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Psychotropic medications are prescribed for patients with mental health conditions such as schizophrenia, bipolar affective disorder, depression, and anxiety. Psychotropic medications are also commonly prescribed for pain, dementia, sleep disorders, and behavioral issues. Emergency physicians should be aware of both the potential applications of these medications in the ED and also the common side effects, adverse reactions, and drug interactions associated with long-term use. Antipsychotics, anxiolytics, antidepressants, and mood stabilizers comprise the major subgroups within the generic class of psychotropic medications. Antipsychotics and anxiolytics are more frequently used in the acute setting, whereas antidepressants and mood stabilizers are more likely to be encountered as an outpatient medication in ED patients.

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Management of the agitated ED patient is complex. The emergency physician not only must consider the safety of the agitated patient, other ED patients and visitors, and health care providers, but also must rapidly assess and treat potentially life-threatening conditions in the agitated individual. Acute undifferentiated agitation may be caused by organic as well as psychiatric and toxicologic conditions. It is critical to control agitation rapidly and safely in order to allow further patient assessment. This should be done in a nonpunitive fashion, with respect, and in accordance with an ED treatment plan.

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An ideal sedative for rapid tranquilization would be easily administered, have a rapid onset of action, be well tolerated with a good side effect profile, and have no addictive properties. Current options for sedation include both antipsychotics and anxiolytics. Both traditional and atypical antipsychotics are effective.1–3 Several of the novel, atypical antipsychotics are available in rapid-dissolving oral formulations that may prove as effective for rapid tranquilization as parenteral formulations.4,5 IM routes of administration are preferred for patient and provider safety despite minor delays in the onset of action. In cases in which agitation is moderate, rapid-dissolving oral formulations or IV preparations may be considered. Most anxiolytics used for sedation are benzodiazepines. Although benzodiazepines are safer than barbiturates, the risk of respiratory suppression may be increased in patients with concomitant ingestion of depressants such as alcohol, or with hepatic or pulmonary insufficiency. Haloperidol or ketamine may also be considered for agitation or agitated delirium.6 A suggested algorithm for the management of acute undifferentiated agitation is outlined in Figure 285-1. Based on U.S. Food and Drug Administration (FDA) black box warnings (bold text warnings that highlight potential serious adverse reactions and/or restrict safe use), droperidol and haloperidol are not recommended for use in patients who are known or suspected to have cardiac arrhythmias or QT prolongation, and olanzapine and ziprasidone are not recommended for use in patients with a history of dementia.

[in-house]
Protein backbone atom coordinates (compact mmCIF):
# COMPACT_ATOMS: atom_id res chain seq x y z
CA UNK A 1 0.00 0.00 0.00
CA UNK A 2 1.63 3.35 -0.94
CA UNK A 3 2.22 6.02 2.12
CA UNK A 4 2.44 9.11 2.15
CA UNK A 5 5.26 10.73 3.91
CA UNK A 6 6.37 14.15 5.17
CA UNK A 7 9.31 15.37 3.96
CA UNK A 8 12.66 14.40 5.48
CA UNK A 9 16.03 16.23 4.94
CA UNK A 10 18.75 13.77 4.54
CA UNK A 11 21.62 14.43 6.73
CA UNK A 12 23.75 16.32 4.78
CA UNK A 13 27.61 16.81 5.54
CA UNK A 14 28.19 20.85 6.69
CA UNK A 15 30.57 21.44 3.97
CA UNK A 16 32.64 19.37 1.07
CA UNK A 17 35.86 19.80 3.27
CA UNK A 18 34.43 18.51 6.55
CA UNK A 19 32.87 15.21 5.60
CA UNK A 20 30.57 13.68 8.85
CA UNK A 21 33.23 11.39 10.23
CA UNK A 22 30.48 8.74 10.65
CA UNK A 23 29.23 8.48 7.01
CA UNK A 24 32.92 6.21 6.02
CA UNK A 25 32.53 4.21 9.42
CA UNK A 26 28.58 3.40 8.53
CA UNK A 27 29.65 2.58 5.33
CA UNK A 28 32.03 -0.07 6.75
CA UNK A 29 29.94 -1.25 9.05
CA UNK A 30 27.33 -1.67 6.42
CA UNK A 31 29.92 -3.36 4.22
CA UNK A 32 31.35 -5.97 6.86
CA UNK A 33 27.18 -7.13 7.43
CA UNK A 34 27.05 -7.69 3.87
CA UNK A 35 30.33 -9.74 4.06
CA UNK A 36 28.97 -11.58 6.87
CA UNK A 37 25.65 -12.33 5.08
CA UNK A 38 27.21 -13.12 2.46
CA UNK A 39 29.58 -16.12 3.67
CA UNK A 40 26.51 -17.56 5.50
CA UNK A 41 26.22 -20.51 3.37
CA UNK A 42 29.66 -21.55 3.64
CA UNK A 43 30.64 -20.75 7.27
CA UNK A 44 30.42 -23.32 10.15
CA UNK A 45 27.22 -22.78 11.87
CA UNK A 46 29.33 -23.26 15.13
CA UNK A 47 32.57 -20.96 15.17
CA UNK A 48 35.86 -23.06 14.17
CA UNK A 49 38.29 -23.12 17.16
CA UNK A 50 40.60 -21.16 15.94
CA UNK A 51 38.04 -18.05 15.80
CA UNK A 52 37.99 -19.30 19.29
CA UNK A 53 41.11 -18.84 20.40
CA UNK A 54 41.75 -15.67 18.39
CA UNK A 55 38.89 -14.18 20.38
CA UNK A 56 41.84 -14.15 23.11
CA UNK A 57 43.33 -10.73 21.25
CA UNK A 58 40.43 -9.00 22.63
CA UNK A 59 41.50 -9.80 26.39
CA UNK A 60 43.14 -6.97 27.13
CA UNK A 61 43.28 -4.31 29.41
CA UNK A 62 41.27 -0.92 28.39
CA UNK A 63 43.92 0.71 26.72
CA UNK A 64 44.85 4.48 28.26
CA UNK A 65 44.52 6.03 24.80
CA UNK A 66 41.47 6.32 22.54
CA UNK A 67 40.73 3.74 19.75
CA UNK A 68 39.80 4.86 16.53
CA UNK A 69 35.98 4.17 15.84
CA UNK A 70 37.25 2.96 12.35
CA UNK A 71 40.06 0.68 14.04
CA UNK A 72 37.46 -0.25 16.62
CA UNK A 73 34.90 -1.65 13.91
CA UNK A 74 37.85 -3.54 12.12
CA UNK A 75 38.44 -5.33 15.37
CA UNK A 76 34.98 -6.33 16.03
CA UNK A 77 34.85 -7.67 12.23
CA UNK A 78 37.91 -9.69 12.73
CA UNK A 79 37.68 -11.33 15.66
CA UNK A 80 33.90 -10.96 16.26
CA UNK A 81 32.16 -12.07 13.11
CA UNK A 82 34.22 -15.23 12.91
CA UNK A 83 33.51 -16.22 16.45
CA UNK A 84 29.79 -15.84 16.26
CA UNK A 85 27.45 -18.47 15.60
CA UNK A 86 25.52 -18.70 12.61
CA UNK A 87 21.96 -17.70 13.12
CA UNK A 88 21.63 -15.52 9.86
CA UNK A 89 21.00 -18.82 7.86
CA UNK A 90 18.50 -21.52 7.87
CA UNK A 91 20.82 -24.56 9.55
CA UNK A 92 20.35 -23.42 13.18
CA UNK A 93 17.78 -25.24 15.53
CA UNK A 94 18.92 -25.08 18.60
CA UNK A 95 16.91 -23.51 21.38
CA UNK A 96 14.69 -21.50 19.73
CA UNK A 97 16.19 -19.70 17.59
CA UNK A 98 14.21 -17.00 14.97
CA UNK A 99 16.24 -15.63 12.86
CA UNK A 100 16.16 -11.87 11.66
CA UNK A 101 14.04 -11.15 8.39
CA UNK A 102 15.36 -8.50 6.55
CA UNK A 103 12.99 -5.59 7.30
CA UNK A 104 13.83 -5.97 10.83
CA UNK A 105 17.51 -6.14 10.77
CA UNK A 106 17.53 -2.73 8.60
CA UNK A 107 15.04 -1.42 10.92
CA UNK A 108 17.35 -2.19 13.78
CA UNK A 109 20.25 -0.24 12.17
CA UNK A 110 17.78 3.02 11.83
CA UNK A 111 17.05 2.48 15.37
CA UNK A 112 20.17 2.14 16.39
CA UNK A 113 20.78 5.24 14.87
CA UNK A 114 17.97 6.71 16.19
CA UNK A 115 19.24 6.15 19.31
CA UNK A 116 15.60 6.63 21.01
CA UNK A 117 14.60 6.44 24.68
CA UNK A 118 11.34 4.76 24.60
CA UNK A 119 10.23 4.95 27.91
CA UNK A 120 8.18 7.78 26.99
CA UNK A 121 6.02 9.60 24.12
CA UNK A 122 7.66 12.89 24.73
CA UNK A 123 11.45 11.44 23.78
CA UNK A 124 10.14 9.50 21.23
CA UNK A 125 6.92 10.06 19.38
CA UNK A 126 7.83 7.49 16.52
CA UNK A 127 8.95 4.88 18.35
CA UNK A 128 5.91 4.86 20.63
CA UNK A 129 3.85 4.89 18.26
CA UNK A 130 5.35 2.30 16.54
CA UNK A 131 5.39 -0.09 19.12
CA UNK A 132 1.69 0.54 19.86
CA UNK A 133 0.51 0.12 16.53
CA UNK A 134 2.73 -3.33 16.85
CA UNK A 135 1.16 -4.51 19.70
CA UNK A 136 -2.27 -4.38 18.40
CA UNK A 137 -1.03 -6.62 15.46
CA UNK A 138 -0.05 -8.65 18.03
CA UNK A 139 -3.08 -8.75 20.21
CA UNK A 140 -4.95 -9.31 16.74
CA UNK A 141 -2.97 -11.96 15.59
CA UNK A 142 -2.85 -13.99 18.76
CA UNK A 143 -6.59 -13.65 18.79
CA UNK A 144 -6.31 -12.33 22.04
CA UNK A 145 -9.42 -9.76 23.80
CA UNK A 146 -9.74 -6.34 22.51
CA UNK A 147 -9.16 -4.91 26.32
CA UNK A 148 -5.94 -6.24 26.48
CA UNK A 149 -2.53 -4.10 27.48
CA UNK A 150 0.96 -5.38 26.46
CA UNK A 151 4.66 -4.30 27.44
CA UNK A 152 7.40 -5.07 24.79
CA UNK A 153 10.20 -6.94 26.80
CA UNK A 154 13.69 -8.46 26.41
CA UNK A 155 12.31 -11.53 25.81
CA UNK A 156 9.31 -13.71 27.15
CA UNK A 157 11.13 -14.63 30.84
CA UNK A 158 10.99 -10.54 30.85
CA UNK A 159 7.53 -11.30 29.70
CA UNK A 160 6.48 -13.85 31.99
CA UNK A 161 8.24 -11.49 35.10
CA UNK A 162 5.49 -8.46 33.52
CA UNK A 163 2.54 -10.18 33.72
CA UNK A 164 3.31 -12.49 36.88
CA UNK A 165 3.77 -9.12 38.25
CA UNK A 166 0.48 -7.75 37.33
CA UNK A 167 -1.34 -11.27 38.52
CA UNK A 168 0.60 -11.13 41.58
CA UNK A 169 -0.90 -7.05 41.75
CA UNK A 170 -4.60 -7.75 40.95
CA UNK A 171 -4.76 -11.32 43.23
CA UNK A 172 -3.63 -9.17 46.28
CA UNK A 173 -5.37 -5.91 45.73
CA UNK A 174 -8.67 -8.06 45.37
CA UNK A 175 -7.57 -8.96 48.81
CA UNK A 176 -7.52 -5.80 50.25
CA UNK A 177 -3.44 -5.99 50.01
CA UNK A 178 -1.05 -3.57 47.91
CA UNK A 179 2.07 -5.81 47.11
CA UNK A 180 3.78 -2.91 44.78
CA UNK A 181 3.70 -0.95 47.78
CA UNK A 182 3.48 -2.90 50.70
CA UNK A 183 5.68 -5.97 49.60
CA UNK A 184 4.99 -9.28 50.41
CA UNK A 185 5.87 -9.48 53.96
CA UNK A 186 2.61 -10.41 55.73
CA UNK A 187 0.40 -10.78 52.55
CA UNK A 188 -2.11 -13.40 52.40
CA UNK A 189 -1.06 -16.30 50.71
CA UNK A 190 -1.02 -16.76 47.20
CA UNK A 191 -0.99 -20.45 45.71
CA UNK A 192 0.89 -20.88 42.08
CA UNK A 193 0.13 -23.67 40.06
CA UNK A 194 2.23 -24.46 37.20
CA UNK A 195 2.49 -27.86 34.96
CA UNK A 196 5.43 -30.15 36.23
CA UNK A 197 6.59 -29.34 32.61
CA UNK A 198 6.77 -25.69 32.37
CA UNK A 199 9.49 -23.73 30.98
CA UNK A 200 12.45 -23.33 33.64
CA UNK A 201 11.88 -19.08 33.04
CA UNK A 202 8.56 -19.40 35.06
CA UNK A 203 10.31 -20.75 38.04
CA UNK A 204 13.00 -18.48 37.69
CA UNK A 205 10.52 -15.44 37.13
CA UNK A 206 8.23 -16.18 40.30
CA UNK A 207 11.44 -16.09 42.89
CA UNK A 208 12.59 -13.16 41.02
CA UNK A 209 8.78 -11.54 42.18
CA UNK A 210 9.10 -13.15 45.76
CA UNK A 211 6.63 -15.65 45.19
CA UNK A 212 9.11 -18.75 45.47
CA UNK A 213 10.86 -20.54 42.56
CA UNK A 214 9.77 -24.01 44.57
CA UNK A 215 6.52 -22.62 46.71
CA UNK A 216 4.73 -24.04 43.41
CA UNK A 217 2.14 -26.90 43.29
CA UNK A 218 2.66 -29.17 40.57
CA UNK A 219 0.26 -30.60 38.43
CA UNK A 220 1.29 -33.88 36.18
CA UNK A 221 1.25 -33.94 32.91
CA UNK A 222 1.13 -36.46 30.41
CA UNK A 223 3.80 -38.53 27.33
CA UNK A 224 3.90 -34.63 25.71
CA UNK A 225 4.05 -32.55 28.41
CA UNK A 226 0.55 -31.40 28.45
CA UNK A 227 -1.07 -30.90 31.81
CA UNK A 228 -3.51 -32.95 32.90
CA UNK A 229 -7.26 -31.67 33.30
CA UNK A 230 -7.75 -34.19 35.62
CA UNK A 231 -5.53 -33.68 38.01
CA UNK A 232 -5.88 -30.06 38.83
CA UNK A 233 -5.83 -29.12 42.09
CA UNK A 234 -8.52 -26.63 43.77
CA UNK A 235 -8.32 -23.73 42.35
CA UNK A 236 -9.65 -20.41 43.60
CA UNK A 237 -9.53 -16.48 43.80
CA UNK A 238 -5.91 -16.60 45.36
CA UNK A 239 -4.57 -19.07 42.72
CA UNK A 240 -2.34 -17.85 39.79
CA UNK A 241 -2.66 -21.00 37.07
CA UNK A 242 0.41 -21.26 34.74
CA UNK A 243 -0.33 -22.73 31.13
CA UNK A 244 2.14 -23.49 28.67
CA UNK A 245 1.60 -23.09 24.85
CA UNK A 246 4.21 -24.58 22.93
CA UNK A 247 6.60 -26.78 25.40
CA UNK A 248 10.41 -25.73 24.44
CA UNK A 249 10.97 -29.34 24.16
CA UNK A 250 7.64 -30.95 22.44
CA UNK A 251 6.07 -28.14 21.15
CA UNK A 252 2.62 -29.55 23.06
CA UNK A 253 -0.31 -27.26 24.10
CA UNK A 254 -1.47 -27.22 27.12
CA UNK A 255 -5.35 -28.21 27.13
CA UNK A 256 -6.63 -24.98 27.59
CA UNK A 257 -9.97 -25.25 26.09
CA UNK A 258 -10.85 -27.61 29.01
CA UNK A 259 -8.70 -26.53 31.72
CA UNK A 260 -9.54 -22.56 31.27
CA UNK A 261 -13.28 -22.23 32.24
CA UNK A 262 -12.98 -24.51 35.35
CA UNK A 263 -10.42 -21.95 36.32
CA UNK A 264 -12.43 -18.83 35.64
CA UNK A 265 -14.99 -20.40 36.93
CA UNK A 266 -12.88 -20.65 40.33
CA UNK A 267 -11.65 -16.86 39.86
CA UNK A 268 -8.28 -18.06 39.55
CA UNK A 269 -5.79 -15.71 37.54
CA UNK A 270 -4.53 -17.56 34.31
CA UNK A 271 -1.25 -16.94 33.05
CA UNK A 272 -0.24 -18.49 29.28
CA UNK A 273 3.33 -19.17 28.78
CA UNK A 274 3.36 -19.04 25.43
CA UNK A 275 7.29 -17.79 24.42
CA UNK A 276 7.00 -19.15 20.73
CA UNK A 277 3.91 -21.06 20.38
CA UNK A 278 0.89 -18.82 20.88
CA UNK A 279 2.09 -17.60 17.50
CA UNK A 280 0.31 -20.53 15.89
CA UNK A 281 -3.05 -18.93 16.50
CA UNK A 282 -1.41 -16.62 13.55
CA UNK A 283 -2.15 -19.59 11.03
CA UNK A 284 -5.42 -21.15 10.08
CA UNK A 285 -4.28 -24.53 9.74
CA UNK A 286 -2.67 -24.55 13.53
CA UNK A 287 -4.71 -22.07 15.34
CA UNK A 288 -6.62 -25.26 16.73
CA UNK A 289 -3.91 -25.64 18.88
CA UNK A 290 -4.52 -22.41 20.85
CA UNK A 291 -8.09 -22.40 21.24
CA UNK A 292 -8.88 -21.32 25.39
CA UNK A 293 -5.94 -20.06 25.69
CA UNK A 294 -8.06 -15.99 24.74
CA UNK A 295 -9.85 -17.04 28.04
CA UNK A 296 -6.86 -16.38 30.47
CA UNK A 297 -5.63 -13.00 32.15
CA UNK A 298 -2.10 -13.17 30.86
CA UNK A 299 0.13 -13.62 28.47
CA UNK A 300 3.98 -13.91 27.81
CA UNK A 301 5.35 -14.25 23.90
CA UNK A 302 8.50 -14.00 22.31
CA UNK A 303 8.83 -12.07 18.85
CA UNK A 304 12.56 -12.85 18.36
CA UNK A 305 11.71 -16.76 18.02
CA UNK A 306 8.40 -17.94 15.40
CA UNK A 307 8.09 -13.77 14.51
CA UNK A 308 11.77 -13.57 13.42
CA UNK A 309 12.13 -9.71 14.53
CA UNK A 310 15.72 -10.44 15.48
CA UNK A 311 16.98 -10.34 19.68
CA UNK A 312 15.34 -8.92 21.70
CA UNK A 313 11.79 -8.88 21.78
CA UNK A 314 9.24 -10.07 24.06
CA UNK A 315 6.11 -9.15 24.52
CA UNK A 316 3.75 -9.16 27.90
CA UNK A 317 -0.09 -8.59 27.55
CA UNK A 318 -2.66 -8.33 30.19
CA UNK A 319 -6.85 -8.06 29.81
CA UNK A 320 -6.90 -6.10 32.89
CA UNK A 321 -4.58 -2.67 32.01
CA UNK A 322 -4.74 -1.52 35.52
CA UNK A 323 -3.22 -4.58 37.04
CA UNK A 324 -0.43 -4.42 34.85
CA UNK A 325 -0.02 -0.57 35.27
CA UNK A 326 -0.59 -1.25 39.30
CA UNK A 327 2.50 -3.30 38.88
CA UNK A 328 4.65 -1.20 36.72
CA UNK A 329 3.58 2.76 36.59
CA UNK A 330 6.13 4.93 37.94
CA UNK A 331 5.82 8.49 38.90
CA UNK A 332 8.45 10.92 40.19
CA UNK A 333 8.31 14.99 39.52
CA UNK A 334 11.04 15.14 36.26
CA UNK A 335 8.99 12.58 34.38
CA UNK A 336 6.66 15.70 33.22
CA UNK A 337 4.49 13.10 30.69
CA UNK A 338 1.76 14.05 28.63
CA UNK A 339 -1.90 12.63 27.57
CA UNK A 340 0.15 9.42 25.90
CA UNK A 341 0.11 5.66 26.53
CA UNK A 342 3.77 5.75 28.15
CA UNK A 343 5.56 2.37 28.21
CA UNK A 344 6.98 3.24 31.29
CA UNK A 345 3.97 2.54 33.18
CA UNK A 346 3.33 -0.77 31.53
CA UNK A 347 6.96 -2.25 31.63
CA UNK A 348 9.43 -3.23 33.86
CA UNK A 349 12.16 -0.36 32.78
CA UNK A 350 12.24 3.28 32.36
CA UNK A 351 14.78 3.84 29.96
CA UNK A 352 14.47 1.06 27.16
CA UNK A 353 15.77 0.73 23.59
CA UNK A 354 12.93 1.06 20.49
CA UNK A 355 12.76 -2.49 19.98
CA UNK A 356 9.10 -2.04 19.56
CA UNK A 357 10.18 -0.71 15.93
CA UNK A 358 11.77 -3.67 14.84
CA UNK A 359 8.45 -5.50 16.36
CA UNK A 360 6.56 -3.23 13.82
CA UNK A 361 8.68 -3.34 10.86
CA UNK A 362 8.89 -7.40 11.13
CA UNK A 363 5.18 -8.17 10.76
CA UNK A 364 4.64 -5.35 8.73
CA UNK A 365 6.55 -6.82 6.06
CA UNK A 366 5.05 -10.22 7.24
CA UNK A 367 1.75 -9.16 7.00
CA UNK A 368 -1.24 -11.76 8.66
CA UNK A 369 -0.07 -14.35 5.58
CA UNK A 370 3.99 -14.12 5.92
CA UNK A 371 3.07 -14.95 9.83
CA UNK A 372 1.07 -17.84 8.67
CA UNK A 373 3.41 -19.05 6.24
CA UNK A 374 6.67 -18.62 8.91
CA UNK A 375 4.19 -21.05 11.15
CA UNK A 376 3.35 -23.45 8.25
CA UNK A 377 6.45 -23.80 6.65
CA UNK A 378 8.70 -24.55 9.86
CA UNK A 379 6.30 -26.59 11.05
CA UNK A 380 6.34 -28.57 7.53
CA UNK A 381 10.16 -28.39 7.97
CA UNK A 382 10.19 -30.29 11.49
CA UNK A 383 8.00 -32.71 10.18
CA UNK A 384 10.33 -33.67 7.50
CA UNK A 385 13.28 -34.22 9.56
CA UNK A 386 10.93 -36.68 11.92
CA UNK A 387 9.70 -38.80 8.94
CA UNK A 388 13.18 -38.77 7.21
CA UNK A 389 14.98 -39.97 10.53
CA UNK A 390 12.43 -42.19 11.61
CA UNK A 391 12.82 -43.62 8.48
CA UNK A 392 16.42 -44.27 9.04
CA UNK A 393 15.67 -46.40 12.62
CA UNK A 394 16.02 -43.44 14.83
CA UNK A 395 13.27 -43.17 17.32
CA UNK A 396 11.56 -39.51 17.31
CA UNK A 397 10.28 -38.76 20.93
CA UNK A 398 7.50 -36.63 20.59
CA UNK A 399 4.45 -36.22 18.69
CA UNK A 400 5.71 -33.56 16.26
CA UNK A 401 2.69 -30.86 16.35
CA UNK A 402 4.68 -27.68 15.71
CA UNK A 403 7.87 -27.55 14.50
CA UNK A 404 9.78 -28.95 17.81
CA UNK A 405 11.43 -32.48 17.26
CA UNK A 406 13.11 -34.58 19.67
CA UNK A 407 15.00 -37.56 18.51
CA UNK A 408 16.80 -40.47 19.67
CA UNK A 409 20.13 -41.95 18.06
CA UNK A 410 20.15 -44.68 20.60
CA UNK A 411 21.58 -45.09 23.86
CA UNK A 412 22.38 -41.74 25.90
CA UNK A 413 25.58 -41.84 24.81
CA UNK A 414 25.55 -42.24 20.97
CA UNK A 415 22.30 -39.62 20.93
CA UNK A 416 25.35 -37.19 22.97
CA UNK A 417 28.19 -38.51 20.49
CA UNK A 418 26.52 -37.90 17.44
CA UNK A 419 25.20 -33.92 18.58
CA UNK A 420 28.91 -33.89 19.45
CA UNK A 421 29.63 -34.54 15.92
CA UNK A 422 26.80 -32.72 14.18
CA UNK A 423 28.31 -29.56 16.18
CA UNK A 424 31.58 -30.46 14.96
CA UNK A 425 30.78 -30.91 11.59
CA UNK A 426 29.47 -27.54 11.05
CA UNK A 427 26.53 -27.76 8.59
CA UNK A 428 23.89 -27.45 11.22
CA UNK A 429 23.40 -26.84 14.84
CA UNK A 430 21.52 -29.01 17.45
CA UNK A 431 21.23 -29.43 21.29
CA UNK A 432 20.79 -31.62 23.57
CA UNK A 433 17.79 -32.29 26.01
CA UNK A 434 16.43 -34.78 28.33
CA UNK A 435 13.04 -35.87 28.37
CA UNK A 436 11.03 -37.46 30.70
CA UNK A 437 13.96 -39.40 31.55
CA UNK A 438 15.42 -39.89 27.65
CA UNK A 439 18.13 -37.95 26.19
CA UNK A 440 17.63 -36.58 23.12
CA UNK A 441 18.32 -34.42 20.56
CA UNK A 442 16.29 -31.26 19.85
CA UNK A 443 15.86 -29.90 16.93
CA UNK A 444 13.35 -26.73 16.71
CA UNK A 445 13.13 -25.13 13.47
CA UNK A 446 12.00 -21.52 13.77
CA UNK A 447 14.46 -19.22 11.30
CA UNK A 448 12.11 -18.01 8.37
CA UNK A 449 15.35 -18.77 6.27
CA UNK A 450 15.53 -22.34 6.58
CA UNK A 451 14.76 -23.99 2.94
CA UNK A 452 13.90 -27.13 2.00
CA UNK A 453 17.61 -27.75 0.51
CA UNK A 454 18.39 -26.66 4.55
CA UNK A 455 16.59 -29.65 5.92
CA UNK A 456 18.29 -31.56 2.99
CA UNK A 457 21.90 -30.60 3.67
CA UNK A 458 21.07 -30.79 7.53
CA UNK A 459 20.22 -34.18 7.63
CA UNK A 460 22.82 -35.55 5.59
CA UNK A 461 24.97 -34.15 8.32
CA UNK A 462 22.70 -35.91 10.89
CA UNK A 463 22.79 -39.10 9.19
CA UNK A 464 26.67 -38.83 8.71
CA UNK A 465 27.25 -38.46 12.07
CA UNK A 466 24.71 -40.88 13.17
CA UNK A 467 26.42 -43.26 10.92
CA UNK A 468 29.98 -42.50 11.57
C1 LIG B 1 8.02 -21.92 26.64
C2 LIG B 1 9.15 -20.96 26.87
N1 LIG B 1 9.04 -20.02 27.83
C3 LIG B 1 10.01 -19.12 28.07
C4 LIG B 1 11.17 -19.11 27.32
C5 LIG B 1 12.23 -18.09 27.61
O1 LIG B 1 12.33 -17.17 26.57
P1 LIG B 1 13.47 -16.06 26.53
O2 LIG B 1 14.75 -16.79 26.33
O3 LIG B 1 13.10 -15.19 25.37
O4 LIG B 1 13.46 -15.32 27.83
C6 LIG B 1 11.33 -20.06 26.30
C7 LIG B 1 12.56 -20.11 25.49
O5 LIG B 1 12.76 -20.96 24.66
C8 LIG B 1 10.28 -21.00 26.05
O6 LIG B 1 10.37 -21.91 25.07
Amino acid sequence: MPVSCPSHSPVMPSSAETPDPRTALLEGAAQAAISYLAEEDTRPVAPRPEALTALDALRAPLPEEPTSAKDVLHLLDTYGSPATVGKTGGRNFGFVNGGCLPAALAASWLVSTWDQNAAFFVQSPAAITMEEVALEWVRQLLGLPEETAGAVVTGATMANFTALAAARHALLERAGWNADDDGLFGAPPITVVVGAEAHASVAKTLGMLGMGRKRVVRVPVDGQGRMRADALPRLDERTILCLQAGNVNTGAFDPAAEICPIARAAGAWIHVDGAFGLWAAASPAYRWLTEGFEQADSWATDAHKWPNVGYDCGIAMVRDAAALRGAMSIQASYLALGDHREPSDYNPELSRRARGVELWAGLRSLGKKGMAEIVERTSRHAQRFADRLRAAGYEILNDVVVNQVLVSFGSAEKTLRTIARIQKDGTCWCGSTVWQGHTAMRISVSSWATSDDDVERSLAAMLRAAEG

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Figure 285-1.
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Suggested algorithm for the ED management of patients with acute undifferentiated agitation. *Droperidol dosing may be repeated if clinically indicated. Consider reduced dosing in the elderly; lorazepam, 1 milligram IM, haloperidol, 2 milligrams IM, ...

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